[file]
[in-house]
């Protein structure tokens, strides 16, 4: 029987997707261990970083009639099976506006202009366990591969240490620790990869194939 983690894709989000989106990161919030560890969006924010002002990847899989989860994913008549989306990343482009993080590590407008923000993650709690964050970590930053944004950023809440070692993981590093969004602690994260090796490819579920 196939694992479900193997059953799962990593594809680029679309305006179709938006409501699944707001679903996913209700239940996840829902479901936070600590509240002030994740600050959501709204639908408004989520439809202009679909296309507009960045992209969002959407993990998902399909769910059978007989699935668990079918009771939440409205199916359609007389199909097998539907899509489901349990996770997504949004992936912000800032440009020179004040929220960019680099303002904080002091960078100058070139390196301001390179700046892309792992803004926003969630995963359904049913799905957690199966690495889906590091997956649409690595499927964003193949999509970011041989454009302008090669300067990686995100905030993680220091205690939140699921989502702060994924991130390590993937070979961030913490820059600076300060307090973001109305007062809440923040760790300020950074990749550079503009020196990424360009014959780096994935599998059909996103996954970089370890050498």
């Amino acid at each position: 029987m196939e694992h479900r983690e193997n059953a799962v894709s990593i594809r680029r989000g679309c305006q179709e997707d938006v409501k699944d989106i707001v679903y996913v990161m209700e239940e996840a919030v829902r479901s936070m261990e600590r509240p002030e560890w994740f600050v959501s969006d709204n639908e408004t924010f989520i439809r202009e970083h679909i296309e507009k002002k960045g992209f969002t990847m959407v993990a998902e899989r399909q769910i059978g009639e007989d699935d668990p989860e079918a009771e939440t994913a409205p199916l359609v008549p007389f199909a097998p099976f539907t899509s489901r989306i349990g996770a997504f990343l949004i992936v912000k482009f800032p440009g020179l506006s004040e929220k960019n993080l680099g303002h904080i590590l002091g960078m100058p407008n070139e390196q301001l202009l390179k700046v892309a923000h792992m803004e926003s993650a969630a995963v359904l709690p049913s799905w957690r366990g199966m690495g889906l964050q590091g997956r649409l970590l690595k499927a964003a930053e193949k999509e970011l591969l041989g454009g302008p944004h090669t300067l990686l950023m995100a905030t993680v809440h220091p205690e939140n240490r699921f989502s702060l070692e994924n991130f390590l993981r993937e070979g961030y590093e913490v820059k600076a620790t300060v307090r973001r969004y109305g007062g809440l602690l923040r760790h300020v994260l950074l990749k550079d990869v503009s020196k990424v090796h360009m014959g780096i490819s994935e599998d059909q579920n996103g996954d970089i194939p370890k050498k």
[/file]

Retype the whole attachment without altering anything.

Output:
[in-house]
């Protein structure tokens, strides 16, 4: 029987997707261990970083009639099976506006202009366990591969240490620790990869194939 983690894709989000989106990161919030560890969006924010002002990847899989989860994913008549989306990343482009993080590590407008923000993650709690964050970590930053944004950023809440070692993981590093969004602690994260090796490819579920 196939694992479900193997059953799962990593594809680029679309305006179709938006409501699944707001679903996913209700239940996840829902479901936070600590509240002030994740600050959501709204639908408004989520439809202009679909296309507009960045992209969002959407993990998902399909769910059978007989699935668990079918009771939440409205199916359609007389199909097998539907899509489901349990996770997504949004992936912000800032440009020179004040929220960019680099303002904080002091960078100058070139390196301001390179700046892309792992803004926003969630995963359904049913799905957690199966690495889906590091997956649409690595499927964003193949999509970011041989454009302008090669300067990686995100905030993680220091205690939140699921989502702060994924991130390590993937070979961030913490820059600076300060307090973001109305007062809440923040760790300020950074990749550079503009020196990424360009014959780096994935599998059909996103996954970089370890050498």
């Amino acid at each position: 029987m196939e694992h479900r983690e193997n059953a799962v894709s990593i594809r680029r989000g679309c305006q179709e997707d938006v409501k699944d989106i707001v679903y996913v990161m209700e239940e996840a919030v829902r479901s936070m261990e600590r509240p002030e560890w994740f600050v959501s969006d709204n639908e408004t924010f989520i439809r202009e970083h679909i296309e507009k002002k960045g992209f969002t990847m959407v993990a998902e899989r399909q769910i059978g009639e007989d699935d668990p989860e079918a009771e939440t994913a409205p199916l359609v008549p007389f199909a097998p099976f539907t899509s489901r989306i349990g996770a997504f990343l949004i992936v912000k482009f800032p440009g020179l506006s004040e929220k960019n993080l680099g303002h904080i590590l002091g960078m100058p407008n070139e390196q301001l202009l390179k700046v892309a923000h792992m803004e926003s993650a969630a995963v359904l709690p049913s799905w957690r366990g199966m690495g889906l964050q590091g997956r649409l970590l690595k499927a964003a930053e193949k999509e970011l591969l041989g454009g302008p944004h090669t300067l990686l950023m995100a905030t993680v809440h220091p205690e939140n240490r699921f989502s702060l070692e994924n991130f390590l993981r993937e070979g961030y590093e913490v820059k600076a620790t300060v307090r973001r969004y109305g007062g809440l602690l923040r760790h300020v994260l950074l990749k550079d990869v503009s020196k990424v090796h360009m014959g780096i490819s994935e599998d059909q579920n996103g996954d970089i194939p370890k050498k």